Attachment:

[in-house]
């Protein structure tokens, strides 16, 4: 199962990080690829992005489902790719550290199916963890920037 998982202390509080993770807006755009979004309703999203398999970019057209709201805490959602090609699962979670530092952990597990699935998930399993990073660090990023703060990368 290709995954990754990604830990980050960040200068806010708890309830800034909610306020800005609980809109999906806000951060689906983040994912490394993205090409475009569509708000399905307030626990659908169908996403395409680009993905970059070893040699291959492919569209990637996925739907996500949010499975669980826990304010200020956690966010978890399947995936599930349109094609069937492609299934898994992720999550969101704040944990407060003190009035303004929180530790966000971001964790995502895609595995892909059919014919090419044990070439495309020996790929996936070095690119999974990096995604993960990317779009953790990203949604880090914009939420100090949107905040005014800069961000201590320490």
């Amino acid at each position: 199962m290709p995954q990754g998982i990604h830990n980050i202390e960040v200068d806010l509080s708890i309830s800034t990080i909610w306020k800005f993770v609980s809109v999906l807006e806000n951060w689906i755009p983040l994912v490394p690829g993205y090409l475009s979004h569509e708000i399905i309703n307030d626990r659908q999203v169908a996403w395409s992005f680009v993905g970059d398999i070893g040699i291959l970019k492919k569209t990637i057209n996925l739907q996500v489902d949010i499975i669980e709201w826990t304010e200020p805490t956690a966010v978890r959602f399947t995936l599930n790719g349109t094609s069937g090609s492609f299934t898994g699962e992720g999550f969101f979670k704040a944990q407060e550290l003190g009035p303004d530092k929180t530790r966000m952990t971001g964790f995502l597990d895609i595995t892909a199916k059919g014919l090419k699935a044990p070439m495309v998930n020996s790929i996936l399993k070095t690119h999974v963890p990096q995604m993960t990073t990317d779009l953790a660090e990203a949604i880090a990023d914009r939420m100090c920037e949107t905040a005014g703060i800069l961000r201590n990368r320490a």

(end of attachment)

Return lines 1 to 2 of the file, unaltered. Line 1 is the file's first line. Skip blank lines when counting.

[in-house]
């Protein structure tokens, strides 16, 4: 199962990080690829992005489902790719550290199916963890920037 998982202390509080993770807006755009979004309703999203398999970019057209709201805490959602090609699962979670530092952990597990699935998930399993990073660090990023703060990368 290709995954990754990604830990980050960040200068806010708890309830800034909610306020800005609980809109999906806000951060689906983040994912490394993205090409475009569509708000399905307030626990659908169908996403395409680009993905970059070893040699291959492919569209990637996925739907996500949010499975669980826990304010200020956690966010978890399947995936599930349109094609069937492609299934898994992720999550969101704040944990407060003190009035303004929180530790966000971001964790995502895609595995892909059919014919090419044990070439495309020996790929996936070095690119999974990096995604993960990317779009953790990203949604880090914009939420100090949107905040005014800069961000201590320490």